No retail and logistics specialist will have been surprised by the news that ecommerce businesses, responding to high customer demand during the pandemic, have contributed to a jump in warehouse lettings, or that one of the ecommerce disruptors within the retail sector has been rapid grocery delivery services.
Dozens of on-demand grocery delivery start-ups have launched across Europe – Glovo landed a €100m (£85m) real estate partnership in January to help it open up hundreds of dark stores in 2021, and Gorillas raised €245m in March, at a $1bn (£730m) valuation, to move fast into new markets.
It would be a mistake to think that rapid grocery delivery services were a function of the pandemic. The major UK supermarkets had already introduced same-day services but were forced to suspend them during the pandemic. The pandemic has merely accelerated the trend for innovative new delivery models.
Even customers who had been ecommerce refuseniks were forced by the pandemic to accept online delivery models, and those retailers with robust ecommerce platforms saw five years’ growth in the first five months of the pandemic.
What is clear from the work we have been doing is that the pandemic has increased customers’ expectations and that a range of delivery options is now essential to success. We believe this trend is here to stay.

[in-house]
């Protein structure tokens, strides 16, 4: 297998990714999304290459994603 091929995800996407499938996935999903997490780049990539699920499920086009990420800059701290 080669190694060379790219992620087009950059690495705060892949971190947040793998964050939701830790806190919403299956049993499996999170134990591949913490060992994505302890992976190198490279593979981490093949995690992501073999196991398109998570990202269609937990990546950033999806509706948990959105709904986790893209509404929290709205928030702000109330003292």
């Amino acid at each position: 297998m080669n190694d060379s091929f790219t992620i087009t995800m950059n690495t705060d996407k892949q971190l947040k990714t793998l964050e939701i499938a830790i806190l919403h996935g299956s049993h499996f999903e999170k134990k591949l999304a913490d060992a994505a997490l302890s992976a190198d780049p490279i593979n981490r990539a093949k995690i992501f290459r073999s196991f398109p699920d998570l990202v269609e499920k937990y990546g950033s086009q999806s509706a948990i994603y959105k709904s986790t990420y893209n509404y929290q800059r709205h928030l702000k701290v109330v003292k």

However, there is no one-size-fits-all approach. Some retailers have outsourced their delivery services, others have entered strategic partnerships and some are providing the services themselves.
For those choosing to provide services themselves, there are a number of challenges, from finding suitable warehouse facilities when there is limited stock available and heavy demand from logistics operators, to a chronic shortage of suitable drivers to perform delivery services. There are also difficulties when it comes to identifying suitable packaging to ensure produce remains fit for consumption.
Self-sourcing delivery is not a cheap or easy option, and it is no wonder private equity is pumping money into delivery services.
Caroline Green is senior partner at Browne Jacobson